Three months after Alan Levin abruptly resigned as Pfizer’s CFO, the pharmaceutical giant has named Alcatel-Lucent executive Frank D’Amelio its new finance chief. D’Amelio, whose current title is chief administrative officer, was CFO of Lucent Technologies for five years before it merged with Alcatel late last year.
His experience working for a global telecommunications company could help him face the challenges sure to be ahead in transitioning to an entirely new industry. Since his career began nearly 30 years ago in the finance department at AT&T Bell Labs, D’Amelio has stayed in the telecom business. Still, according to Pfizer CEO Jeff Kindler, D’Amelio has proved to be someone who can handle “rapid and complex changes.”
In fact, he created the financial structure at Lucent when it was created in 1996, and helped propel its initial public offering. When he took over the CFO reigns in 2001, he was tasked with pulling the company out from troubled times after a layoff of 10,000 employees and an 82-percent drop in its stock.
“I am confident that he will bring valuable new perspectives to our business and financial strategies as we continue to respond aggressively to our challenges and opportunities and work to enhance the value of Pfizer,” said Kindler, a five-year Pfizer veteran who became CEO one year ago.
In addition to taking over the Lucent CFO role in 2001, D’Amelio had been CFO of Lucent’s Network Systems Business, group president of Lucent’s Switching Solutions Group, and corporate chief operating officer. He became senior executive vice president of integration and chief administrative officer when Murray Hill, N.J.-based Lucent announced its merger with Paris-based Alcatel in 2006.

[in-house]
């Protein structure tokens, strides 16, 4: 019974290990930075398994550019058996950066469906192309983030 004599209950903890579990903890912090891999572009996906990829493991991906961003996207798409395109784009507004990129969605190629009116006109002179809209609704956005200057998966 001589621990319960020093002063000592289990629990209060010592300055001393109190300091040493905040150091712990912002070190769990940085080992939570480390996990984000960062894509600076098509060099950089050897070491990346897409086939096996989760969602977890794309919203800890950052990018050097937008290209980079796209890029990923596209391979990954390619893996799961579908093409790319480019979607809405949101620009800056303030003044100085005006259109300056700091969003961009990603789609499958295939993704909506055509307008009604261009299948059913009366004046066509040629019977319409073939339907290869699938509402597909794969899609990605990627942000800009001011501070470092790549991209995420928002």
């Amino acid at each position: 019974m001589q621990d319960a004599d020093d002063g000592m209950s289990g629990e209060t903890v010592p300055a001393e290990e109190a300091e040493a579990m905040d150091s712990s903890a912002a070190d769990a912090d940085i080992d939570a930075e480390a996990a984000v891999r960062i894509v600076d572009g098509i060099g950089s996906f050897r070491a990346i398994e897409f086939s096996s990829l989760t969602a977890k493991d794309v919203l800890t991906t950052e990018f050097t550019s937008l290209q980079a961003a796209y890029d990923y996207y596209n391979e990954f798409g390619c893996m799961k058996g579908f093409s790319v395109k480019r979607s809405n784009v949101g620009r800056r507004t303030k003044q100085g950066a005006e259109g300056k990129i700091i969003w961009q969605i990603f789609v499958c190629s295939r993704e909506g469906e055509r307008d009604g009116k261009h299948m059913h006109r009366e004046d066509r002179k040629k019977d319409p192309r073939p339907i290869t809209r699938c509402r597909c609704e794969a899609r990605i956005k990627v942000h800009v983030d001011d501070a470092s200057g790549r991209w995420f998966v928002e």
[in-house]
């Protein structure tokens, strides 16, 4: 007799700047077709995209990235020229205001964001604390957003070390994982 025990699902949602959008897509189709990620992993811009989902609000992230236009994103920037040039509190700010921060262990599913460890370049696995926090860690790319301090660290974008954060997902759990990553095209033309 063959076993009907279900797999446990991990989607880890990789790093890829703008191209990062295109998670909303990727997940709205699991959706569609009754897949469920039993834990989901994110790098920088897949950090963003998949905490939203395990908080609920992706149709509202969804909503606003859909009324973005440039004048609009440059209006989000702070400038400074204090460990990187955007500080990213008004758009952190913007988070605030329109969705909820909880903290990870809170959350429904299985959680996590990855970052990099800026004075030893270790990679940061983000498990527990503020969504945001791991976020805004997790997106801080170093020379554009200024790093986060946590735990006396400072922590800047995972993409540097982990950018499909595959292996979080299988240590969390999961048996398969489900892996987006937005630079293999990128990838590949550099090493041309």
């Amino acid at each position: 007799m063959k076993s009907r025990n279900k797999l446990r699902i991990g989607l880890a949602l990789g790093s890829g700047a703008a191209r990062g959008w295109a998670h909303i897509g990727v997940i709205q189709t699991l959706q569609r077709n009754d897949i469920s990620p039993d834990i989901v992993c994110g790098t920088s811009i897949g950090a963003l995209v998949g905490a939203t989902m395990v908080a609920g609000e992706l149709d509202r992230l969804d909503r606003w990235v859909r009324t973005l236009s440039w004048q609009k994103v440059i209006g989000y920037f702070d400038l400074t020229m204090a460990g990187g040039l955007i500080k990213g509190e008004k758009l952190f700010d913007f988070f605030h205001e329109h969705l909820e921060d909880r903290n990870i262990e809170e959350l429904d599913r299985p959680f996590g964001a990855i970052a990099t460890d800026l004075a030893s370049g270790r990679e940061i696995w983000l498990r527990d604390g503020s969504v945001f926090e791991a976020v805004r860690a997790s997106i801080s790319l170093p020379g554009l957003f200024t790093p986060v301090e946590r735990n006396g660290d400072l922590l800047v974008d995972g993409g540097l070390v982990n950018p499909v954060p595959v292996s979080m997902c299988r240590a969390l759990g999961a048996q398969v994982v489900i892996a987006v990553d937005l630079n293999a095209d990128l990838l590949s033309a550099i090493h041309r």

Following the announced merger — which was the former telecom rivals’ second attempt at combining — both of their stock’s value steadily declined. And the combined company has had a rough go of proving its worth. In fact, Alcatel-Lucent has called 2007 a transition year and is in the process of cutting 12,500 jobs over three years. On Wednesday, it called D’Amelio’s departure, as well as the recent resignation of another senior executive, Mike Quigley, a “natural” evolution in leadership responsibilities considering the merger.
D’Amelio was not immediately available for an interview. In a press release, he expressed his own confidence in Kindler for “setting a course for Pfizer to change the way it does business.”
In the past year, those changes have included trying to keep up with the drug industry’s heavy competition and investors’ and analysts’ criticism of Pfizer’s limited product line. In addition, two prominent executives, including Levin, have said they’ll leave the company. After only two years as CFO, Levin resigned to purse other career opportunities but stayed on while the company searched for his replacement, and R&D president John LaMattina will retire by the end of the year. While Levin has certified Pfizer’s financial statements since May, his biography has been missing from the company’s website since that time.
Levin was praised at the time by one-time CFO and current vice chairman David Shedlarz as playing a key role in leveraging the company’s financial strength. On Wednesday, the company emphasized that Shedlarz will now work closely with D’Amelio.